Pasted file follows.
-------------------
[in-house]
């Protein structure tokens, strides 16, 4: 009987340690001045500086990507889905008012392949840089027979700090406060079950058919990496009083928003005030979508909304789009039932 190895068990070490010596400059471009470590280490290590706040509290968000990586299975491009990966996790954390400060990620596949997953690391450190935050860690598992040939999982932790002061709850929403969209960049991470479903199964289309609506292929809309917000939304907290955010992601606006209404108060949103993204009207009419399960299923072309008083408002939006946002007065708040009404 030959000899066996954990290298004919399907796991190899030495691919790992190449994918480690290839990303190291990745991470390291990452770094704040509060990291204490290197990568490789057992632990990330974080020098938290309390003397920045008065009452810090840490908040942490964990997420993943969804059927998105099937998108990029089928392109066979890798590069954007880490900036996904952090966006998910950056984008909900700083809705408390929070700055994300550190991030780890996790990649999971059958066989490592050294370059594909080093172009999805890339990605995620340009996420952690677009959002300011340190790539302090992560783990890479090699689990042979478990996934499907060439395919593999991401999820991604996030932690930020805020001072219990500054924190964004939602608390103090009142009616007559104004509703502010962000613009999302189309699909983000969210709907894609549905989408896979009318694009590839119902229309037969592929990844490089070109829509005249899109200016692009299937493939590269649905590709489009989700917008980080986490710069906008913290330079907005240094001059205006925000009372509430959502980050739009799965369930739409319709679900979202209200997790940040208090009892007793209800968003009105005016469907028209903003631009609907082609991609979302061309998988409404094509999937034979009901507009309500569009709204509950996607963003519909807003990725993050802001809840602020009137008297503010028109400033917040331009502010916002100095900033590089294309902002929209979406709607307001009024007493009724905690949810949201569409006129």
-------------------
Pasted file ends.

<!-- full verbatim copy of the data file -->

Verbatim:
[in-house]
């Protein structure tokens, strides 16, 4: 009987340690001045500086990507889905008012392949840089027979700090406060079950058919990496009083928003005030979508909304789009039932 190895068990070490010596400059471009470590280490290590706040509290968000990586299975491009990966996790954390400060990620596949997953690391450190935050860690598992040939999982932790002061709850929403969209960049991470479903199964289309609506292929809309917000939304907290955010992601606006209404108060949103993204009207009419399960299923072309008083408002939006946002007065708040009404 030959000899066996954990290298004919399907796991190899030495691919790992190449994918480690290839990303190291990745991470390291990452770094704040509060990291204490290197990568490789057992632990990330974080020098938290309390003397920045008065009452810090840490908040942490964990997420993943969804059927998105099937998108990029089928392109066979890798590069954007880490900036996904952090966006998910950056984008909900700083809705408390929070700055994300550190991030780890996790990649999971059958066989490592050294370059594909080093172009999805890339990605995620340009996420952690677009959002300011340190790539302090992560783990890479090699689990042979478990996934499907060439395919593999991401999820991604996030932690930020805020001072219990500054924190964004939602608390103090009142009616007559104004509703502010962000613009999302189309699909983000969210709907894609549905989408896979009318694009590839119902229309037969592929990844490089070109829509005249899109200016692009299937493939590269649905590709489009989700917008980080986490710069906008913290330079907005240094001059205006925000009372509430959502980050739009799965369930739409319709679900979202209200997790940040208090009892007793209800968003009105005016469907028209903003631009609907082609991609979302061309998988409404094509999937034979009901507009309500569009709204509950996607963003519909807003990725993050802001809840602020009137008297503010028109400033917040331009502010916002100095900033590089294309902002929209979406709607307001009024007493009724905690949810949201569409006129």